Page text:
Friday, September 07, 2012

Jim Wallace - ACL

On 5 September, 2012, Jim Wallace, the Managing Director of the Australian Christian Lobby (a fundamentalist christian lobby group), said at a same sex marriage debate in Tasmania "I think we're going to owe smokers a big apology when the homosexual community's own statistics for its health - which it presents when it wants more money for health - are that is has higher rates of drug-taking, of suicide, it has the life of a male reduced by up to 20 years. The life of smokers is reduced by something like seven to 10 years and yet we tell all our kids at school they shouldn't smoke."

After this, he claimed that when the media released this quote - which he, of course, doesn't deny making - they have misrepresented him.  Now, "The Age" did headline their story on this issue "Smoking healthier than gay marriage" and had the following as their opening paragraph "The head of the Australian Christian Lobby (ACL) Jim Wallace says smoking is healthier than the lifestyle that would be promoted by same-sex marriage."  Neither of these are written as a quote of what Jim Wallace said, they are a written summary or an outline of what he said.

The following afternoon, on 2GB's "Sydney Live" program with Ben Fordham, Jim Wallace says, when asked if he pleads guilty or not guilty, "Look, I plead not guilty to having said 'smoking is healthier than gay marriage' I mean that was a quote attributed to me in 'The Age' and I think that's the nub of the problem here..." I think Jim Wallace fails to see that the "nub of the problem" is terribly bigoted, irrelevant and misleading comparison he clearly made between the health risks of smoking (a choice people make themselves) with homosexuality (a choice people's PARENTS make through their genes - ie, this is not a choice people make themselves).

Now, to clarify Jim's comparison of smoking with homosexuality, he was interviewed on ABC News where he goes on to say "No, well what I'm saying is I'm comparing the packaging. I'm talking about the packaging and, ah, what I'm saying is that if packaging's important in how we actually present things to people then, ah, certainly the packaging of marriage and, ah, packaging particularly heterosexual lifestyle and homosexual lifestyle under it as one package, ah, is , I think, inappropriate ah in a number of areas and I spoke yesterday about a whole range of issues that come up here but one of those...".  And this is clarification?  In what way - I can't work it out.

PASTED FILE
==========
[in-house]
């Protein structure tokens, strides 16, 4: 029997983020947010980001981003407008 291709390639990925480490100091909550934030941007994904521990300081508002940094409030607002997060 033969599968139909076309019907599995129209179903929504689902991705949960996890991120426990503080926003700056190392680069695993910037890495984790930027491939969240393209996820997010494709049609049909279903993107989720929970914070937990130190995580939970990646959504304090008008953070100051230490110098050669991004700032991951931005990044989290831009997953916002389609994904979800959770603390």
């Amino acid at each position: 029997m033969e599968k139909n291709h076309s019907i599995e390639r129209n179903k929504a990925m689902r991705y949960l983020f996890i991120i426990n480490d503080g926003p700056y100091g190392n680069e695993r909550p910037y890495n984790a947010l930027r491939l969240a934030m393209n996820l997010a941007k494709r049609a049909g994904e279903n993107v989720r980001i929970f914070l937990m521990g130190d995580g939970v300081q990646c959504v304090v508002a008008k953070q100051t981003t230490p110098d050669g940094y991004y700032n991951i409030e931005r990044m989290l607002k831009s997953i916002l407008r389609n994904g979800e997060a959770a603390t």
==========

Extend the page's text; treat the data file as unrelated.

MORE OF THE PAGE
Prime Minister Julia Gillard, in response to the original comments, stated "I believe yesterday's comments by Jim Wallace were offensive. To compare the health effects of smoking cigarettes with the many struggles gay and lesbian Australians endure in contemporary society is heartless and wrong. Although everyone is entitled to their own view, these statements reiterated again today on behalf of ACL are totally unacceptable. In light of this, I believe my attendance at the conference would be inappropriate."

Does Jim Wallace not realise that his bigotry is unwarranted and unwanted?  Does he not realise that the likely cause of much of the damaging behavior that the homosexual community engages with is likely caused by the hatred and bigotry they are forced to endure on a daily basis?  As a straight man, I cannot personally understand exactly how the gay community must feel when subjected to constant bigotry by people like Jim Wallace and the ACL, however I can at least empathise with them and stand with them to fight for their rights to equality.  In February, 2012, a Galaxy Poll (on behalf of Australians for Marriage Equality) found that 62% of Australians polled supported gay marriage and that 52% of coalition voters want same-sex marriage reform.